Computing the price of a 3D print from a service has always been a complex matter, but now a new approach may shake things up.
When the first 3D print services appeared there was the question of “how much do we charge for prints?” This would seem to be a rather simple question, but in fact it is an extremely complicated matter.
Pricing 3D Print Services
From the service’s point of view, a customer request is going to consume an amount of material and a length of machine time. That would seem sufficient to compute a price for the print, and it would go something like this:
The amount of material calculated by the slicing program X our price per unit of material
The amount of job time X the per-minute price of the machine over Y years of depreciation
Except that’s not it at all. There are a large number of other factors to consider, like:
- Accounting for job failures that must be re-run
- Accounting for waste material
- Accounting for the labor required to operate the machine
- Accounting for the labor required to post-process the print
- Accounting for consumables used beyond material (like print beds, nozzles, glue, paint, etc.)
- Accounting for energy consumed by the machine
- Accounting for the cost of the machine’s environment (HVAC, lighting, etc.)
- Accounting for property costs
- Accounting for any profit to be made on the job
- Accounting for print shipping costs
- Accounting for taxes to be paid
And so on, this is not an exhaustive list.
One particularly pernicious factor is accounting for failures. You don’t want to charge a client twice, so somehow you must estimate the average number of failures and work their cost into the factors. That’s unpredictable, and often depends on the geometry of submitted jobs, something a service can’t really control.
It’s entirely possible to develop a rather complex spreadsheet to account for all of these factors, and it may even be somewhat close to accurate. However, your price quote to the client will be baffling.
Some early services simply took the price of the material and “multiplied by five”. That surely worked, as the result would no doubt account for anything else beyond material in most cases.
But that didn’t work so well as competition occurred and price margins got a bit tighter. Today we frequently see somewhat complex schemes to generate price quotes. Sometimes the factors are exposed a bit so the requestors can tune their jobs for optimum pricing, and at other times it’s just a black box with a number presented.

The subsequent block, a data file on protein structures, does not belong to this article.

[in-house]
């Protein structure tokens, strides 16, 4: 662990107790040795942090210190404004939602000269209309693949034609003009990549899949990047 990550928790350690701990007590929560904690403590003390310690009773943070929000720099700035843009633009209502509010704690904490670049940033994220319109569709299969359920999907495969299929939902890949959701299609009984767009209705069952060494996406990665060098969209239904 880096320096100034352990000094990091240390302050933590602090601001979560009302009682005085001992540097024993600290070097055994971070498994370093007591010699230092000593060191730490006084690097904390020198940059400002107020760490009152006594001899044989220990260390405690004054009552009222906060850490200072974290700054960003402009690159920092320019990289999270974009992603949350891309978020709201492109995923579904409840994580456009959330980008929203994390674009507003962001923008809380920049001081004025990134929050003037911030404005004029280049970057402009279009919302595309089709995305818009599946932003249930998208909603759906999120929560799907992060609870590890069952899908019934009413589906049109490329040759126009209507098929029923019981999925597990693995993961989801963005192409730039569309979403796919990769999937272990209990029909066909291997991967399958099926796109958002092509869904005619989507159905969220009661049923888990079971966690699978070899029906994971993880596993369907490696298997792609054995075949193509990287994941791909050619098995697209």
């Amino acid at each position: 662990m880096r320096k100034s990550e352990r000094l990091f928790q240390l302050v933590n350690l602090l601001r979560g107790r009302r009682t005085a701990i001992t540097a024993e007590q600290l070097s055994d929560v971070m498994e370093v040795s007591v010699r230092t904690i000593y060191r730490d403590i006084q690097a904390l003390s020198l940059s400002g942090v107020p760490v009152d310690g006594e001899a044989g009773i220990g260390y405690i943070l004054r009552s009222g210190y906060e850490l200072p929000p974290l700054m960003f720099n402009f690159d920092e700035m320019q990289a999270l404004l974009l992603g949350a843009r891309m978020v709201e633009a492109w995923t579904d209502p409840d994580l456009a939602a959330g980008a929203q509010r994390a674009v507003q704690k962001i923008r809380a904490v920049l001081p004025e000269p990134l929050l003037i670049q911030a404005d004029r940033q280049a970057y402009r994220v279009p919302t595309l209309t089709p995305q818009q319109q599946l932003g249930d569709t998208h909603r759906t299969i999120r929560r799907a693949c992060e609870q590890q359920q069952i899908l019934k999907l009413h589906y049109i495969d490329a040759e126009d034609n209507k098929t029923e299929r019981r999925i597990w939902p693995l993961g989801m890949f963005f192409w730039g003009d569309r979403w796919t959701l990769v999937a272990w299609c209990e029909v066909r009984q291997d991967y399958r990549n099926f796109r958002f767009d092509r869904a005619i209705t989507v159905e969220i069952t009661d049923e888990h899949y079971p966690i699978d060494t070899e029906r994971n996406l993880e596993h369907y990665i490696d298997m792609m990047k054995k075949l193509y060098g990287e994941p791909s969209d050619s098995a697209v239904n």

3D print pricing is very complicated.
Twist 3D Printing
Now a new service is attempting a completely new style of 3D print service pricing: a flat rate.
Twist 3D Printing, which seems to be part of Slant 3D, has introduced this new pricing model. Any 3D print from them will be priced at US$29.
Just US$29. No higher. No lower. Only US$29.
That seems interesting, but there are some caveats. Twist 3D Printing says:
“Any 3D Print You Want, As Long as it’s Black, For $29”
Could Twist 3D Printing be the Henry Ford of 3D printing? (In the early 20th Century Ford offered the Model T in “any color, as long as it’s black”.)
Also, each 3D print will be made in PETG at 0.2mm layer size and 20% infill. There’s not a lot of room for print specifications here, other than perhaps the quantity required.
Flat Rate 3D Prints
Is this a pricing model that will work? It seems that Twist 3D Printing must have calculated the average price of prints using those parameters and set the price level accordingly. If the typically expected geometries arrive for 3D printing, then perhaps they will be profitable. In a way, Twist 3D Printing is taking a bit of a risk here. If the flow of incoming requests are pathological, then their profit level could drop, and that’s something they can’t control. But perhaps the US$29 price will account for any reasonable variation in requests.
On the other hand, US$29 is a pretty low price for small businesses wishing to get quick and simple prints done. There’s no fuss, just order them. No parameters to fiddle with, no juggling the print job to squeeze out a few dollars on the print job. Just US$29. Only US$29.
In my experience, most of my 3D prints have in fact the same 3D print parameters: 20% infill, 0.2mm layers and PLA — but PETG is probably better. I suspect Twist 3D Printing is on to something here, as their constrained input parameters will actually capture the majority of print requests.
I’m curious to see if this approach works for them. If it does, we may see other 3D print services begin to adopt similar pricing styles, perhaps even for more expensive 3D printing processes. Could the flat rate approach be used for more expensive services, like metal 3D printing? The price of metal 3D prints is astronomical compared to US$29, so the metal flat rate would necessarily be set quite high, and the “insurance” component to ensure profitability would be also high. That might deter some buyers.